What did you feel?" Divided, angry, sad, helpless, pity, selfishness."
Stroboscope: PM pushes for action suggestions only in forum part of The Well: change contract, sit, translate, horrific, share nuts, change rules, use pictures to explain to community to overcome language barrier, communication, informed consent, alternative water source, set target, get information, how does Trevor feel? what is cost of water?
PM who has power here? = Mayor – woman.
The Minister: Reaction words? Legal not moral, political, don’t understand, UK/non-uk, UN principles.
Hotseat: George says "water is a commodity, affordable, don’t judge me, law, legally not responsible, no one from India, influence."
Reaction to George: "People must be central, makes me angry, legal chain of no responsibility, isolate risk, pass blame."
Audience very angry/passionate about the scenes at break
After break PM brings groups on stage to do BEW Corporate chain Images. Again what they construct is amazing. My thoughts on seeing images– (complicated –integrated-tangled-irresponsible-distance-victims-hierarchy-power)
The Trial: Intervention from the audience occurs at same point as Thursday and again it fails to achieve anything. Audience seems to be getting increasingly angry. President and Indira replaced – "contracts illegally obtained, coersive, vested interests, reckless." All three actors gone now. Woman who takes on role of lawyer for India government gets really angry ‘I wasn’t angry when I was in the audience but now I’m up here I’m furious about this situation’ - BEW and India need to agree affordability in her view. However, soon all three seem to fall into roles they can’t escape by end.
Audience seem very angry one woman says ‘this whole situation is disgusting everyone here is a bad guy where are the voices of the people?’
As before Speed Legislation ensues: Speakers from each group come forward and have 1min to explain their proposed legislation then when have done they do a 10 sec reprise and legislation voted on by clapomiter. List of proposed legislation is:
1) Binding international law on transparency and community consultation for investment in developing world.
2) Strict multinational and state liability for HR compliance.
3) More moral laws and trust government.
4) Proper consultation with affected communities legally required*
5) HR breach rescinds contract and imposes criminal liability.*
6) HR standards legally enforceable.
And legislated for * rule.
At end audience very angry even after the speed legislation. Patrick asks how they feel at end: Reaction words: "conflicted, thoughtful, frustrated, have to try to fix, angry, distressed, unresolvable, can't change."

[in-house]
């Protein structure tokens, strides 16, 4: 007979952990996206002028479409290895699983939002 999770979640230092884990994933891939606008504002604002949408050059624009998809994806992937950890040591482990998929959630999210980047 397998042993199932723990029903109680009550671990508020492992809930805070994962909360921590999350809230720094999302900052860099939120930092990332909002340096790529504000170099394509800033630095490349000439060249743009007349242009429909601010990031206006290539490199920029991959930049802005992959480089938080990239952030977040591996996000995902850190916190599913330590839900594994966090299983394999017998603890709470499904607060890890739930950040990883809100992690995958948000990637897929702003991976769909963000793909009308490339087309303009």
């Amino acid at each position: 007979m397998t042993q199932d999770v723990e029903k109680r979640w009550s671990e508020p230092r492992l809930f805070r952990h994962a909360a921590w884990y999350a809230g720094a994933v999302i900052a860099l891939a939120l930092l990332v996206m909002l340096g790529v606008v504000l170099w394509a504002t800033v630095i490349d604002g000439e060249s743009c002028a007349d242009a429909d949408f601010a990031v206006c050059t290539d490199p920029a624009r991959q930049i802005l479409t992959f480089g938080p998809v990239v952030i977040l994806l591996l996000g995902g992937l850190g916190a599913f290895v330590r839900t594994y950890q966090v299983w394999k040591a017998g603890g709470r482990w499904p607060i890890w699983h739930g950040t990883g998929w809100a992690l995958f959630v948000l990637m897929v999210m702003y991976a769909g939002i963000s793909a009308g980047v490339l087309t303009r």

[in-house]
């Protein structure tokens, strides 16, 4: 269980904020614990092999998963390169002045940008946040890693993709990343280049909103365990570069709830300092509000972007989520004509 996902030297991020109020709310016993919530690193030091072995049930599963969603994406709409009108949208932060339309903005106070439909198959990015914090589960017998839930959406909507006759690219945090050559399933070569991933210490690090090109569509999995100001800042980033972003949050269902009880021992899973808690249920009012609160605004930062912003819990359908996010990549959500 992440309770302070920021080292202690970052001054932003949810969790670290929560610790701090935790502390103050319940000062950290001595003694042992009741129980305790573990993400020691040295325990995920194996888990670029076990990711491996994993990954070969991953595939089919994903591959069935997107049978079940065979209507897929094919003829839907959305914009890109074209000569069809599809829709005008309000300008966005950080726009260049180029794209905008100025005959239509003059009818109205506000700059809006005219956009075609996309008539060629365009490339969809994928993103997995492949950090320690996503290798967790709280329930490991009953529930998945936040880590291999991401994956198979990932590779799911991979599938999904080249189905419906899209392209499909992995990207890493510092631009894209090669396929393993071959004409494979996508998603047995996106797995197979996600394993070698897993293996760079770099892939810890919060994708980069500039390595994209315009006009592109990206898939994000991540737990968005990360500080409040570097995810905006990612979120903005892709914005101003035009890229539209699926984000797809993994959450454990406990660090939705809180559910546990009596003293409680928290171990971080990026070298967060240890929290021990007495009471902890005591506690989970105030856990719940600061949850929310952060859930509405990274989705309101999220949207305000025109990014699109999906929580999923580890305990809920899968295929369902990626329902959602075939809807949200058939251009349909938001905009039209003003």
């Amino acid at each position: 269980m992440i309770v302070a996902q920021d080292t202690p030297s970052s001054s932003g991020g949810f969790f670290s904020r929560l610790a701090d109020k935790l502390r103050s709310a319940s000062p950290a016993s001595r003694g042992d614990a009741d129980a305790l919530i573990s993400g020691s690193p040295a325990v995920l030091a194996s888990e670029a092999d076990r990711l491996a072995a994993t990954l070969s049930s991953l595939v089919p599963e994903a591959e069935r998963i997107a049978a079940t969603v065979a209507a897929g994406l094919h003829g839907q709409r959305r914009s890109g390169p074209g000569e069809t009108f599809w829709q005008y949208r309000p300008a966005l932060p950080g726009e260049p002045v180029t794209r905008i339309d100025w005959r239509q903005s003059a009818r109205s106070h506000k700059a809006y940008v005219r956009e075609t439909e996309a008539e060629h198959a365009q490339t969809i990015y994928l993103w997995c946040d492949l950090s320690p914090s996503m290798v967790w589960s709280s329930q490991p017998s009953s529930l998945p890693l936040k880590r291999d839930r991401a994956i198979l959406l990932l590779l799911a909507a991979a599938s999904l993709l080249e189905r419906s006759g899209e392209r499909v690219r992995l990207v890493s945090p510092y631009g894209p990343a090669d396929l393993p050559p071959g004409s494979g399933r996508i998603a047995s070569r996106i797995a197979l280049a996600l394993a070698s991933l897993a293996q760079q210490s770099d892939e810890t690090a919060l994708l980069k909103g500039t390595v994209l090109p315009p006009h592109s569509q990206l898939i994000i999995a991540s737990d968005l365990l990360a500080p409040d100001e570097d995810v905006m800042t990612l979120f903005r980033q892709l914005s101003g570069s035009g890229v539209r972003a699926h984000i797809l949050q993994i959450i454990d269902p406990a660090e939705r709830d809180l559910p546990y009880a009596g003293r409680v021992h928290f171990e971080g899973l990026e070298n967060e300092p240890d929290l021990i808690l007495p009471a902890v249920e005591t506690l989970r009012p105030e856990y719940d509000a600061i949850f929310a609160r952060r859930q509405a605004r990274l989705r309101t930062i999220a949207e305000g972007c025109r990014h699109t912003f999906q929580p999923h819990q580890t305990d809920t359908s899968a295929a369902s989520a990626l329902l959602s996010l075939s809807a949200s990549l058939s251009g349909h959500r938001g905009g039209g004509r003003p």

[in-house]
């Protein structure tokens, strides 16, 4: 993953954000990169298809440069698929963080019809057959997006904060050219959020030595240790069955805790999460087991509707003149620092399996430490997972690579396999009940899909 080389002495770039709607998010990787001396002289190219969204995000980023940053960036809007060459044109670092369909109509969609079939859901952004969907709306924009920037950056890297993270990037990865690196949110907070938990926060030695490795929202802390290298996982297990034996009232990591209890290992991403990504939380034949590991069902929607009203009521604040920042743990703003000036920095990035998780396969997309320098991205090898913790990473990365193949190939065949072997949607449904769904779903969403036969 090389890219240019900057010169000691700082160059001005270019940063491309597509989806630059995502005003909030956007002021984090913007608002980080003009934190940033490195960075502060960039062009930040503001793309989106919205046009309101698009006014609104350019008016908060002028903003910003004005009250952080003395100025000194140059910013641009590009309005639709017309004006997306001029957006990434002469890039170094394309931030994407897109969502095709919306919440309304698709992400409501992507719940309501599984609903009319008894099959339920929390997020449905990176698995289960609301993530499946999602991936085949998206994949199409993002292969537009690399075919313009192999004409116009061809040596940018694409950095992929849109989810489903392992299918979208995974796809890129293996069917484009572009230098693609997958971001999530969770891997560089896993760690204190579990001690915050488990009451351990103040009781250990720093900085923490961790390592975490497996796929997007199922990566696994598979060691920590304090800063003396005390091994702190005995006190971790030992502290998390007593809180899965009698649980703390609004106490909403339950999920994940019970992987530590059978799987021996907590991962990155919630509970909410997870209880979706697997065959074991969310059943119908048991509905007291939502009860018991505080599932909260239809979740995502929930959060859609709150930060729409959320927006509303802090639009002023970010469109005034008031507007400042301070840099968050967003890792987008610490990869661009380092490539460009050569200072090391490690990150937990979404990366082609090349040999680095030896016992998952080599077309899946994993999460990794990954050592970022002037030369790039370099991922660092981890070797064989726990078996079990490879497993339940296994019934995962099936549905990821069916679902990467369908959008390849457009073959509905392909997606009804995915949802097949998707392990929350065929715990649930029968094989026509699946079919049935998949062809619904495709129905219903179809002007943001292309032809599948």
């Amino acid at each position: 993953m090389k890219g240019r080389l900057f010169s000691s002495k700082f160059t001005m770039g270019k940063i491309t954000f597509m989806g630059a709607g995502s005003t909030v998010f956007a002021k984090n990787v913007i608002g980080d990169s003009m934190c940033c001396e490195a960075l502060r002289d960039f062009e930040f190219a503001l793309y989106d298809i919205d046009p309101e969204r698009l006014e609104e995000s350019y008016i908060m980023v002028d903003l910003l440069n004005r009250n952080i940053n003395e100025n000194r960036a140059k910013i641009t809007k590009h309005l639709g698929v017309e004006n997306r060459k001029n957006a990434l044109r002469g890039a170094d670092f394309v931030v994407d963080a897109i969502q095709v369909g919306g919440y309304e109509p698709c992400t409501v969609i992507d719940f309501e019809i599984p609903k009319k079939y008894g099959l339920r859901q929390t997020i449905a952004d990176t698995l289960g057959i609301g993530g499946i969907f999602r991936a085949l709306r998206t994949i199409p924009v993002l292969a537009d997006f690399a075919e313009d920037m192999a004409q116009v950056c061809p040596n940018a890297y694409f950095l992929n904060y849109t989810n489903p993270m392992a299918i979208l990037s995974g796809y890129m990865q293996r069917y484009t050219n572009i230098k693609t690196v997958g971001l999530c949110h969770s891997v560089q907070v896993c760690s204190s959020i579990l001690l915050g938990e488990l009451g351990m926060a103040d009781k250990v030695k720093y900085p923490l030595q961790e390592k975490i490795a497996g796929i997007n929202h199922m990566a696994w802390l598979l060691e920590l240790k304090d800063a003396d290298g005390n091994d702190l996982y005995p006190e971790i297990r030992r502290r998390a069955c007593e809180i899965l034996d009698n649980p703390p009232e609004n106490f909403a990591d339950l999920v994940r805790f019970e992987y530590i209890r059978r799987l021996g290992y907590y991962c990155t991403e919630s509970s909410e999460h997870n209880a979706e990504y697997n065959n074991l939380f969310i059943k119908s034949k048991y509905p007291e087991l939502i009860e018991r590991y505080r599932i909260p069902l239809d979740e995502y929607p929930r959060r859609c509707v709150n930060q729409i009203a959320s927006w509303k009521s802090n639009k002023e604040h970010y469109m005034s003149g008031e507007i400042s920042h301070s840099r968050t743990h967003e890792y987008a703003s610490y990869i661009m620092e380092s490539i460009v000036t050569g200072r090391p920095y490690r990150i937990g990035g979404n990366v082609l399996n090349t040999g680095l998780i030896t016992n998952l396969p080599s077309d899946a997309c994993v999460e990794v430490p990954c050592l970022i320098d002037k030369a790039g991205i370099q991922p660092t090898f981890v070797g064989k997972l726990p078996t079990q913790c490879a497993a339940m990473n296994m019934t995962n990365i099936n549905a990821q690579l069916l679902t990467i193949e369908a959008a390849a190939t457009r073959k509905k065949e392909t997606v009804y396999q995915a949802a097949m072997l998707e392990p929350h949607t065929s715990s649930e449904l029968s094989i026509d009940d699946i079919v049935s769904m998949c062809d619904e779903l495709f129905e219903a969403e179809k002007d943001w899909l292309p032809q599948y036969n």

There is a sense in the room that anger and frustration prevail and so myself and the actors run through the scenes to explain the real issues behind what they saw. I did this as I felt this group needed something more - some direction for the anger etc. I gave a not quite inspiring enough speech at then end and afterwards discussed the issues with the students. One repeated concern was they could not change things, the world was as it was, indeed as my rubbish generation had made it and they would take on roles like in the scenes even though they would not personally choose to behave immorally. I make vague noises about being the change you want to see in the world but am a bit depressed by both their anger and frustration. PM meanwhile is arguing gamely with HR lawyers that that the law needs to be morally centered.
Postmortem: PM and myself discuss how affected we were by tonight’s young audience. PM poses question of our responsibility to them in presenting these issues and wheteher we owe them something more. I’m finding it hard to deal with both the earlier inspiring effect and now this depressing effect as I had been focused on this project being about informing the public about Business and HR issues and finding solutions, not the emotional effect it might have on the audience. PM and myself discuss what we could do to offer direction – join amnesty, join a political party - small changes in your own world – all seem a bit lame. I feel strangely like tonight was the best event but also the most puzzling and unsatisfactory one. On to Cambridge and our final performance at the Festival of Ideas.